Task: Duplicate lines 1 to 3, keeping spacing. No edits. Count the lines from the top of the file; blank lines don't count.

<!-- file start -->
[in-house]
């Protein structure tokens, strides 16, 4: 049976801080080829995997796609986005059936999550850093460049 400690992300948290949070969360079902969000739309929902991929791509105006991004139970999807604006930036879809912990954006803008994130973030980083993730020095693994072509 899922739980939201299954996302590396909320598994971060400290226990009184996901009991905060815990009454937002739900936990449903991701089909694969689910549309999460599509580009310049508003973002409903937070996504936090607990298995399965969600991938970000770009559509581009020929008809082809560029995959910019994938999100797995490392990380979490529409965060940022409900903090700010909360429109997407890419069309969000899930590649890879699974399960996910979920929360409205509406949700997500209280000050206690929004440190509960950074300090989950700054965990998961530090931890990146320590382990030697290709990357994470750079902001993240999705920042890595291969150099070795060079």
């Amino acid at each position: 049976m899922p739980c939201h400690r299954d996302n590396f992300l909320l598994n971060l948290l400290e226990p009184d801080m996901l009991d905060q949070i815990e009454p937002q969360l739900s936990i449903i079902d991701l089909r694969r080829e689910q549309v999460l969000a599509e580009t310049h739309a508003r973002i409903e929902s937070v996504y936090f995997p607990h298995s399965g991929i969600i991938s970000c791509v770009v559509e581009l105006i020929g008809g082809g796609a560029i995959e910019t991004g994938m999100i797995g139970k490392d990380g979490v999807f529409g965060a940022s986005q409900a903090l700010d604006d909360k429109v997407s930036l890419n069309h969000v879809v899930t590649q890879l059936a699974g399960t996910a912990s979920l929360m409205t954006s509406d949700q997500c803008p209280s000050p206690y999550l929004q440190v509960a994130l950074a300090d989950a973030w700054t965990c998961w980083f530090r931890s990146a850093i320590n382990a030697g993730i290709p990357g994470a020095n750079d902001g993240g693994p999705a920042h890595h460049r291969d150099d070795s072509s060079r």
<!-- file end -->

[in-house]
């Protein structure tokens, strides 16, 4: 049976801080080829995997796609986005059936999550850093460049 400690992300948290949070969360079902969000739309929902991929791509105006991004139970999807604006930036879809912990954006803008994130973030980083993730020095693994072509 899922739980939201299954996302590396909320598994971060400290226990009184996901009991905060815990009454937002739900936990449903991701089909694969689910549309999460599509580009310049508003973002409903937070996504936090607990298995399965969600991938970000770009559509581009020929008809082809560029995959910019994938999100797995490392990380979490529409965060940022409900903090700010909360429109997407890419069309969000899930590649890879699974399960996910979920929360409205509406949700997500209280000050206690929004440190509960950074300090989950700054965990998961530090931890990146320590382990030697290709990357994470750079902001993240999705920042890595291969150099070795060079």
């Amino acid at each position: 049976m899922p739980c939201h400690r299954d996302n590396f992300l909320l598994n971060l948290l400290e226990p009184d801080m996901l009991d905060q949070i815990e009454p937002q969360l739900s936990i449903i079902d991701l089909r694969r080829e689910q549309v999460l969000a599509e580009t310049h739309a508003r973002i409903e929902s937070v996504y936090f995997p607990h298995s399965g991929i969600i991938s970000c791509v770009v559509e581009l105006i020929g008809g082809g796609a560029i995959e910019t991004g994938m999100i797995g139970k490392d990380g979490v999807f529409g965060a940022s986005q409900a903090l700010d604006d909360k429109v997407s930036l890419n069309h969000v879809v899930t590649q890879l059936a699974g399960t996910a912990s979920l929360m409205t954006s509406d949700q997500c803008p209280s000050p206690y999550l929004q440190v509960a994130l950074a300090d989950a973030w700054t965990c998961w980083f530090r931890s990146a850093i320590n382990a030697g993730i290709p990357g994470a020095n750079d902001g993240g693994p999705a920042h890595h460049r291969d150099d070795s072509s060079r």